Printing with 0.2 nozzle

The problem is that in Luban there is no way currently to let the slicer know you are using a different sized nozzle (0.4mm standard). Because of this the printer is extruding a volume of plastic that is 4x greater than it should be (area of circle with 0.2mm diameter is 1/4 that of a circle with 0.4mm diameter). It is also slicing the model with the assumption that your walls are 0.4mm thick, this will result in walls not contacting and supporting each other properly.

With so much extra plastic being extruded and unsupported walls it is not surprising that overhangs & bridges droop massively.

What you calibrated was the amount of plastic being driven/fed by the extruder gear into the hot end, the second step to calibrating your extrusion is to print a hollow box with one wall thickness and measure the thickness of your walls to confirm the correct amount is being extruded out of the nozzle.

Take a look at this thread to understand extruder calibration better:

You will need to start using a different slicer such as Cura, Slic3r etc. to allow for different nozzle sizes.



Thank you very much for the information.

I see. So instead of testing by letting the filament runs again just like the doing the calibration, I will do the second step of printing a hollow box? One wall thickness is the same as one perimeter? So it will be 0.2mm if I am using a 0.2 nozzle, and 0.4mm if I am using a 0.4 nozzle? I did not come across any mention about the second step of printing a hollow box in that thread. Probably I have missed out. Will try to go through that thread again.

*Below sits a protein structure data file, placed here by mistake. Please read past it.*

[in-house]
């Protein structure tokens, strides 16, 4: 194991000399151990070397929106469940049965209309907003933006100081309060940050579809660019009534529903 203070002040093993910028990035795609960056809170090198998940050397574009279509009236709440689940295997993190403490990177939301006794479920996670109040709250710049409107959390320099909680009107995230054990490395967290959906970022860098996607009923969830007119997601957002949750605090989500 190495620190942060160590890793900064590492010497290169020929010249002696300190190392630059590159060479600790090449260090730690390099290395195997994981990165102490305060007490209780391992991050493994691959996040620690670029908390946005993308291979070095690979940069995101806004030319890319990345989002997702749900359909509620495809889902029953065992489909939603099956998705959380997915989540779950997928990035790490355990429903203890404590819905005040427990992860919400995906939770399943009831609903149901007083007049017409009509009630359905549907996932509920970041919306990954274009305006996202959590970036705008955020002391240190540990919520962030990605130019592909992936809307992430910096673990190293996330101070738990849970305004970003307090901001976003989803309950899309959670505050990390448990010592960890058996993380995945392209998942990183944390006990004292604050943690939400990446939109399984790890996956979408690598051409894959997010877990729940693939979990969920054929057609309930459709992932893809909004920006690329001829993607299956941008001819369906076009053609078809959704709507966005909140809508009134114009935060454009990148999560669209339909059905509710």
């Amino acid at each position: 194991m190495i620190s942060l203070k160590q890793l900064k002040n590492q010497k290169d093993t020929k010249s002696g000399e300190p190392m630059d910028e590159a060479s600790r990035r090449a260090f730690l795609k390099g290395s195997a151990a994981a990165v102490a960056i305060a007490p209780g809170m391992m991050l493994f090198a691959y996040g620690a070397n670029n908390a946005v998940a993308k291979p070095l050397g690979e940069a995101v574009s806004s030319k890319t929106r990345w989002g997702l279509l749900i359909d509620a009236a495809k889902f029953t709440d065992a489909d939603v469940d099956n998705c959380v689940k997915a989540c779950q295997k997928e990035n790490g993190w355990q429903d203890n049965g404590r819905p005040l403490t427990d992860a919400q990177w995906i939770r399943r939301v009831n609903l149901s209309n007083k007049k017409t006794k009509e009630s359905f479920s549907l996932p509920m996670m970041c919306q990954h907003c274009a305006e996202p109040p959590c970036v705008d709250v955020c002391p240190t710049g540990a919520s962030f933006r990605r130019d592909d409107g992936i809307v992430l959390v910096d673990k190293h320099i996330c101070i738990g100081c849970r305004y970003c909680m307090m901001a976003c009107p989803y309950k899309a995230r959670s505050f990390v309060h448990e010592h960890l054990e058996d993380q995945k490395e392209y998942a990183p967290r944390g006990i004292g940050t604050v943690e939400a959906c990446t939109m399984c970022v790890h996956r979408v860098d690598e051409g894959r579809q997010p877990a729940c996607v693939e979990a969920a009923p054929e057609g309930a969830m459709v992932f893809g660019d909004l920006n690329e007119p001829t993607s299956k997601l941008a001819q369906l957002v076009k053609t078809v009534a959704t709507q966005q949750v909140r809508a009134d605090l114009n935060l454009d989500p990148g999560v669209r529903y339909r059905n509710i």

I have tried using Cura slicer with the Snapmaker profile for high quality print and the result is still the same. :pensive:
Can I use the default settings by Cura instead of the one from the Snapmaker profile?

May I ask how does one go about changing the settings for different nozzle sizes? I tried researching and watching videos, and gathered that I will need to adjust the speed and temperature.

Thus I made the following changes in the Cura slicer:

  • initial layer height from 0.16 to 0.1
  • printing temperature from 205 to 185
  • initial and final printing temperature from 205 to 200

However the above changes did not help and I am unable to print bridges and overhang properly.

I am still learning and trying to understand what the different settings do. My current issue is the stringing, overhangs and bridges. I have tried whatever I know and am very lost now. Any suggestion and advices would be greatly appreciated. :pray:t2:

This is the guide I usually point people towards for calibrating the extruder and should include the second step I mentioned:

I dont know what version of Cura you are running but from what I know you would need to change a value called line width under the quality category. To access this setting you need to click on the gear icon by “Quality” (see image below) and tick the parameter “Line Width” to display this in your settings bar. This should match your nozzle width so set it to 0.2mm.

Currently you are printing in Cura but still using the snapmaker default profile which has the nozzle set to 0.4mm so I am not surprised the result is the same. You can simply modify that one line in the snapmaker profile you have in cura and I believe you should see the result you expect!

What I would suggest is to put your temperatures back to your original settings for now and first see whether changing the parameter I mentioned fixes your problem for the most part. The initial layer height you changed is fine. If you see a much better print after this then that is the point where I would say you can start playing around with temperatures to find what gives you the best print quality!